NW Yachting April 2018

Page 64

THE Wreck H The DisapPEArIng WRecks of thE Oregon COast

The remains of the sailing ship Peter Iredale at the northwest tip of Oregon are well-known as the most visited wreck on the West Coast. But for hardcore shipwreck fans, the real achievement is to see one of the unpredictable “disappearing” wrecks of the PNW. By Peter Marsh This demands great patience, low tides, and a great deal of luck. Here are stories of wrecks I have seen and one that continues to evade me.


The Emily G. ReEd - Past And PreSENt Valentine’s Day 1908 was not a happy time for the men on the 215’ square rigger Emily G. Reed. Bound for Portland with a cargo of 2,100 tons of Australian coal, the ship spent 102 days at sea and Captain William Kessel was relying on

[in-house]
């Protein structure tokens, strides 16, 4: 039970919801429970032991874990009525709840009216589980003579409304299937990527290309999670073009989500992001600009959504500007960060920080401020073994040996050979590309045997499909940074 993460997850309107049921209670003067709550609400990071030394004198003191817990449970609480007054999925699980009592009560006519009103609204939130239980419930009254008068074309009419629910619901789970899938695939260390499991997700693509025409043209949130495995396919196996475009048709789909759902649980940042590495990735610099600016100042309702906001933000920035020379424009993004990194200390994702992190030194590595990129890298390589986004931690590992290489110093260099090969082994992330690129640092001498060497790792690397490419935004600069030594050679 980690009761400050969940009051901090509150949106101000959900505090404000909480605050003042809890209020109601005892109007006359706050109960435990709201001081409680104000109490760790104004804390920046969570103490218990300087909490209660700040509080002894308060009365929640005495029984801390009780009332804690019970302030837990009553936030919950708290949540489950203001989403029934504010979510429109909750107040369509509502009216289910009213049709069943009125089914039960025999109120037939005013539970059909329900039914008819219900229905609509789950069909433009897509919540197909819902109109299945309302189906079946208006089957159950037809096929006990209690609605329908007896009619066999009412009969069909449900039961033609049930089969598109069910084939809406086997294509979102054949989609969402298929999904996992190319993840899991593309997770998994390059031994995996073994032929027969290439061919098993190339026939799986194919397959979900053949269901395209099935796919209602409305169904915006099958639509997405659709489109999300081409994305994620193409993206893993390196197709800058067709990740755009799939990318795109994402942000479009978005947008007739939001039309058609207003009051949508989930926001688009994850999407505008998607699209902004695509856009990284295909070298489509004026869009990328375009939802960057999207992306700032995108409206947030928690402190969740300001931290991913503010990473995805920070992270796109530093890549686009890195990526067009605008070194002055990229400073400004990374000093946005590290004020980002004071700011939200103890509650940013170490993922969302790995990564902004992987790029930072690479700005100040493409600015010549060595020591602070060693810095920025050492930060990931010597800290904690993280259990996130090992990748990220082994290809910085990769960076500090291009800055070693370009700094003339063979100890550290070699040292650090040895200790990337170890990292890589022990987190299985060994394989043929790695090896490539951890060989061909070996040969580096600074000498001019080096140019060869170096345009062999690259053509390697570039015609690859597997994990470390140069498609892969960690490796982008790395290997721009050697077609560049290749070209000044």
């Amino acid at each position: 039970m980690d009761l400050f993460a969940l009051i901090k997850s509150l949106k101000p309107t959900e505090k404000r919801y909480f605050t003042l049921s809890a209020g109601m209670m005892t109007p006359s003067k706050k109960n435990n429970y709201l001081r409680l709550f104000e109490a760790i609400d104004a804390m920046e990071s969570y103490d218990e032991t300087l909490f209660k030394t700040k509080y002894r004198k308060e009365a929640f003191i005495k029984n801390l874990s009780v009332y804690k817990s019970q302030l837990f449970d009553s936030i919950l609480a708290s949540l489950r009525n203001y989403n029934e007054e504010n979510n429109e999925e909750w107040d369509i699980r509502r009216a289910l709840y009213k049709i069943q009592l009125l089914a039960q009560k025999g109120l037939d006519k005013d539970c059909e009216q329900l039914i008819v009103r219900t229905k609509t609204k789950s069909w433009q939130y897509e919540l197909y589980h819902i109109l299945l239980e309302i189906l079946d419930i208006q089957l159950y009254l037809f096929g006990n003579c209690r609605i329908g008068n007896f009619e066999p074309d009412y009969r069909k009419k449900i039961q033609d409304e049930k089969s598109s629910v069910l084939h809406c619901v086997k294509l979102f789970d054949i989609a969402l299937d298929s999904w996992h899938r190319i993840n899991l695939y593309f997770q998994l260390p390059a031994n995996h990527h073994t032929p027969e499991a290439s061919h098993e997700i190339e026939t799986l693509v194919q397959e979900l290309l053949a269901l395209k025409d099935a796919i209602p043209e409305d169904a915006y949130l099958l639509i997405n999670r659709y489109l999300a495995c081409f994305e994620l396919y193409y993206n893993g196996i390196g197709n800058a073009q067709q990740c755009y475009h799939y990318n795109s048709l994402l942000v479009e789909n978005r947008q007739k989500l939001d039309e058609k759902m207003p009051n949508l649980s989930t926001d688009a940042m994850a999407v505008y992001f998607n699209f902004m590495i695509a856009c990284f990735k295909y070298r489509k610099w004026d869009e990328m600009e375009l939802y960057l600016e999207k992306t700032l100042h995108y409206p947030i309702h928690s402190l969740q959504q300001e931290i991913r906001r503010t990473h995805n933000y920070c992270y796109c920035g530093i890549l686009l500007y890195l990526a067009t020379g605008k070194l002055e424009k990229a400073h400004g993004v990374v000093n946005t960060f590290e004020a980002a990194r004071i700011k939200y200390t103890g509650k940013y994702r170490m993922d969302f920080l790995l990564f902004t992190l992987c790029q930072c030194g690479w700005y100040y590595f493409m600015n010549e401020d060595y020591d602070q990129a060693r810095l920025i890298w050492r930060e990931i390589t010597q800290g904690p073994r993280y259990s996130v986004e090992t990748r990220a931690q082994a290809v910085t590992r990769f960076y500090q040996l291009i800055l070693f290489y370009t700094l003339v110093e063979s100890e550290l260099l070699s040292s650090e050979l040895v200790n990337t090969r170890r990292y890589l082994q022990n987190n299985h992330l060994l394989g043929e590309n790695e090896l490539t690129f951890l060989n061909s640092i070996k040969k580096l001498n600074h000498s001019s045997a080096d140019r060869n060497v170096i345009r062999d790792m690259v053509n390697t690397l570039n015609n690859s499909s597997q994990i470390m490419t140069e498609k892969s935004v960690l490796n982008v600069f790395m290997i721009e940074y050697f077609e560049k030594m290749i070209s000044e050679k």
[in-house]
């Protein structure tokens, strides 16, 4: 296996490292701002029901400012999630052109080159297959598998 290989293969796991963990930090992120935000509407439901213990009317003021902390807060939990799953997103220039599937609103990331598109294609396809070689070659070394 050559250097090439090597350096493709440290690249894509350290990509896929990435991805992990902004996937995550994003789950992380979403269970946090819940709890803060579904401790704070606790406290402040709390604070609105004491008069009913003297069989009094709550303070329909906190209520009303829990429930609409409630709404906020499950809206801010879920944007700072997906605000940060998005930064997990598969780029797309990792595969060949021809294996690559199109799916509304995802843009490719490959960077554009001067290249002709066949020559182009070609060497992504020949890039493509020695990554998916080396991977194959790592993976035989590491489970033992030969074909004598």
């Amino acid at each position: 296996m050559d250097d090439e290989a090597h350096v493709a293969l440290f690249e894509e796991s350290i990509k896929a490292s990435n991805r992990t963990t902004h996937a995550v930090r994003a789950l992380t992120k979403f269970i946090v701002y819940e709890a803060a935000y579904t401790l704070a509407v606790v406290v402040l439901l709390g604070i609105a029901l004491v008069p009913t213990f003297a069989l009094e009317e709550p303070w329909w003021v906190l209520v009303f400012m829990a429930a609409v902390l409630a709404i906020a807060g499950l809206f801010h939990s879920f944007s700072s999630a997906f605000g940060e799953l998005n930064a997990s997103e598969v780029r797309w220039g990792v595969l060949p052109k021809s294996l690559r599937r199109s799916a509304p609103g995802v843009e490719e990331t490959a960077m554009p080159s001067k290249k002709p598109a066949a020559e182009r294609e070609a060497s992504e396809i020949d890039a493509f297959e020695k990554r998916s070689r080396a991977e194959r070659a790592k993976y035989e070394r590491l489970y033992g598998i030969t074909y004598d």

Dead (deduced) Reckoning since his last sun shot days before. He thought he was on course for the lightship at the mouth of the Columbia. Unfortunately, he was about 50 miles south, preventing him from sighting the Tillamook Rock Lighthouse (built 1881) through the gloom. The next landmark to the south is Neahkahnie Mountain (1680’ high) about a mile from the shore, but the sun had set long before and the officers were not aware how close they were to shore. It was after mid-

night when the lookout recognized there were breakers beneath the bow and ran aft to alert the captain. There was no way to stop the ship from disaster, and it slid silently onto the sandbar at the mouth of the Nehalem River, and ground to a halt. This was not an isolated event; many hundreds of sailing ships approached the Columbia River every year and a handful of them would end their days on the beach. Seven or eight sailors died in this wreck and four of the crew reck-